Overreliance on technology can result in harmful medication mistakes. Reporting on a 10-fold medication overdose that led to the death of a patient with dementia, this news article describes how the hospital changed their processes to improve medication safety, which included restructuring medication safety leadership, modifying the electronic health record to address alert overrides, and enhancing information sharing to support learning and transparency.
Advance care planning can affect patient safety if the information is unheeded, unavailable, or unread. Reporting on a physician's experience with a patient who nearly received an unwanted intubation due to poor electronic health record data quality and design, this newspaper article describes problems associated with lack of standards for advance care planning documentation and the inability to access advance directives.
Meyer TA, McAllister RK. Pharmacy Practice News. March 19, 2018.
Perioperative adverse drug events are common and understudied. Reporting on the complexity of medication administration during surgery, this news article reviews strategies to reduce risks of surgical adverse drug events. Specific tactics discussed include proactive problem identification, medication reconciliation, high-alert medication process vigilance, verbal order reduction, and information technology optimization.
Myriad system and clinician failures can contribute to medication errors. This newsletter article reviews factors that contribute to nebulized medication administration problems, such as unlabeled solutions, look-alike packaging, equipment misuse, and storage issues. Recommendations to reduce risks include team assessment of barcode scanning processes, communicating orders, and storing vials separately.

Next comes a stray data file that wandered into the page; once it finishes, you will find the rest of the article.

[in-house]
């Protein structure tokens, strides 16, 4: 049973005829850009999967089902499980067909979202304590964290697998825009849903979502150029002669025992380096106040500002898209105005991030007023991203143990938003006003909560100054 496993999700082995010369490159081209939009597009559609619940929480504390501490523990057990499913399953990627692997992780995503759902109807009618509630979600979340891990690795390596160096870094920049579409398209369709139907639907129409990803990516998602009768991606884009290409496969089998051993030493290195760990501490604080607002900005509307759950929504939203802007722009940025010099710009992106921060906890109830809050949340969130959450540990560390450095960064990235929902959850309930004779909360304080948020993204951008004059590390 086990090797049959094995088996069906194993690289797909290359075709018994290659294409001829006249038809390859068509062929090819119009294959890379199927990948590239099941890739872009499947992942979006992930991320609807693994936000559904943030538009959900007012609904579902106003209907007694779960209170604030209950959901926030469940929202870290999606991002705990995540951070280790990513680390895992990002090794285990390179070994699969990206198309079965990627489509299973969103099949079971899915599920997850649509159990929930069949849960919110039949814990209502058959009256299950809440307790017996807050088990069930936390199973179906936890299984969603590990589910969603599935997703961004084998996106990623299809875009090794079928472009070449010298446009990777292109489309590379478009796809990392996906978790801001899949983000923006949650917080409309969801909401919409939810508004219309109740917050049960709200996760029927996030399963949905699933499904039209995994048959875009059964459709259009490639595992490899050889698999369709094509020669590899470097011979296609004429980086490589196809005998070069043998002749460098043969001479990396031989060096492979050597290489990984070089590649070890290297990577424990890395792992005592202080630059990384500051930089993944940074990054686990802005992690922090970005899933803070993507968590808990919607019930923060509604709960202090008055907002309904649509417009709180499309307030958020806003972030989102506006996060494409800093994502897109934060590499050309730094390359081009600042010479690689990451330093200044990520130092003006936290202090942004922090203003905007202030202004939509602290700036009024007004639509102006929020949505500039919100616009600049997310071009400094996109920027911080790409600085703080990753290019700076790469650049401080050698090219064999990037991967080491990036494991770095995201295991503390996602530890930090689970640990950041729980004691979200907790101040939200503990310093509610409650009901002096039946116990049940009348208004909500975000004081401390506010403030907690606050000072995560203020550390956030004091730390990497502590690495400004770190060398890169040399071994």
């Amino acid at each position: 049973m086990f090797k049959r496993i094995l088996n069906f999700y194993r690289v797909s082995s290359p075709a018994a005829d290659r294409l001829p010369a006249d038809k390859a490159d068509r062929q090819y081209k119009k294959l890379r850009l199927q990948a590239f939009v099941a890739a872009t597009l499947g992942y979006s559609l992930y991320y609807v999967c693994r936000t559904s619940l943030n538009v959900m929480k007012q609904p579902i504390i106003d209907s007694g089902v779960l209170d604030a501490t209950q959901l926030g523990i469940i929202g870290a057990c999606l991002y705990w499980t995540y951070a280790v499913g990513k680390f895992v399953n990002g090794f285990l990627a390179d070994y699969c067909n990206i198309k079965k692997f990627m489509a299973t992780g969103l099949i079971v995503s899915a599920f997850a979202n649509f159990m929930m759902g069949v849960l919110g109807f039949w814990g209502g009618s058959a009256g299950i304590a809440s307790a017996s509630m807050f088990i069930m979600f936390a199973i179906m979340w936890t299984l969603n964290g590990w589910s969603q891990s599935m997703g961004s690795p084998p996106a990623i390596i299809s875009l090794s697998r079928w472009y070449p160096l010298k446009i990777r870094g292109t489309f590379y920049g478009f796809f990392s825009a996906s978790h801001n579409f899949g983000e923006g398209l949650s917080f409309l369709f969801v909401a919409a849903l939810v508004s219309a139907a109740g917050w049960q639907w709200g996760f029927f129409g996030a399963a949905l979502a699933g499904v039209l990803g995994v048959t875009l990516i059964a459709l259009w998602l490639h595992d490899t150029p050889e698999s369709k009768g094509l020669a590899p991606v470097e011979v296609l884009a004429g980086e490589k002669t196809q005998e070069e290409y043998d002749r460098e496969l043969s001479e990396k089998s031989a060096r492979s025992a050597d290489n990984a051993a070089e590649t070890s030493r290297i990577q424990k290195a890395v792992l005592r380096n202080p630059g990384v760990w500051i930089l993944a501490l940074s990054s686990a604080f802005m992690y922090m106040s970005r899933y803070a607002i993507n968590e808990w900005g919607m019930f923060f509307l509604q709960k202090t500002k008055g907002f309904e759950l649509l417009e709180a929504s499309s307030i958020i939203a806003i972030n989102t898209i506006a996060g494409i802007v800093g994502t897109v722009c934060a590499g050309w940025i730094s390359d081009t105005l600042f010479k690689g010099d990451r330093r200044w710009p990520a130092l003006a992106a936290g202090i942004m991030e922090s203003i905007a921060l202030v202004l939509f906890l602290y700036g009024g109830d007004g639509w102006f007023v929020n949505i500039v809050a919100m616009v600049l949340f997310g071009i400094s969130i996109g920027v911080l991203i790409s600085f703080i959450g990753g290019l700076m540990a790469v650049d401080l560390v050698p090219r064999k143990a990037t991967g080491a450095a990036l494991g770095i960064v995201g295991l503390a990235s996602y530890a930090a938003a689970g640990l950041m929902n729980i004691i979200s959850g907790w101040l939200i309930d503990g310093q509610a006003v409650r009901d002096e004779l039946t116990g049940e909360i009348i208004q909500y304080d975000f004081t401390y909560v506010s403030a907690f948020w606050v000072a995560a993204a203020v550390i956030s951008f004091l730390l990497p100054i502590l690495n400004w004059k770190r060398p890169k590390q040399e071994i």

Misdiagnosis has gained recognition as an important patient safety problem. This newspaper article reports on several areas of research and improvement efforts that seek to better understand the roots of diagnostic error and design solutions. Strategies discussed include artificial intelligence, lessons learned initiatives, and data-tracking mechanisms.
Confusion due to look-alike and sound-alike medications are known to contribute to medication errors. Describing errors associated with a certain medication naming convention, this newsletter article offers recommendations to reduce risks related to these drugs, including labeling clarifications, storing medications separately, barcode scanning, and staff education.
Many emergency departments have recently implemented electronic health records, which has introduced new safety hazards. This news article reports on challenges associated with the growing use of electronic health records in emergency care, including insufficient usability and increased risk of documentation errors.
Grissinger M. PA-PSRS Patient Saf Advis. December 2015;12:141-148.
Users often bypass alerts meant to enhance safety of medication ordering and dispensing technologies. This article analyzes reports submitted to the Pennsylvania Patient Safety Authority to determine the types of technologies and medications frequently associated with overrides and recommends strategies to reduce risk of alarm fatigue.
Grissinger M, Alghamdi D. PA-PSRS Patient Saf Advis. December 2014;11:149-155.
Analyzing incidents reported over a 4-month period, this article reveals that 21% of 2700 medication errors involved at least one high-alert medication. The investigation found that more than half of errors occurred during the administration process, and problems associated with set up and use of intravenous (IV) delivery systems contributed to omissions. Recommended strategies to reduce risks include developing standard procedures, tracing IV lines, and enhancing utilization of health care technology.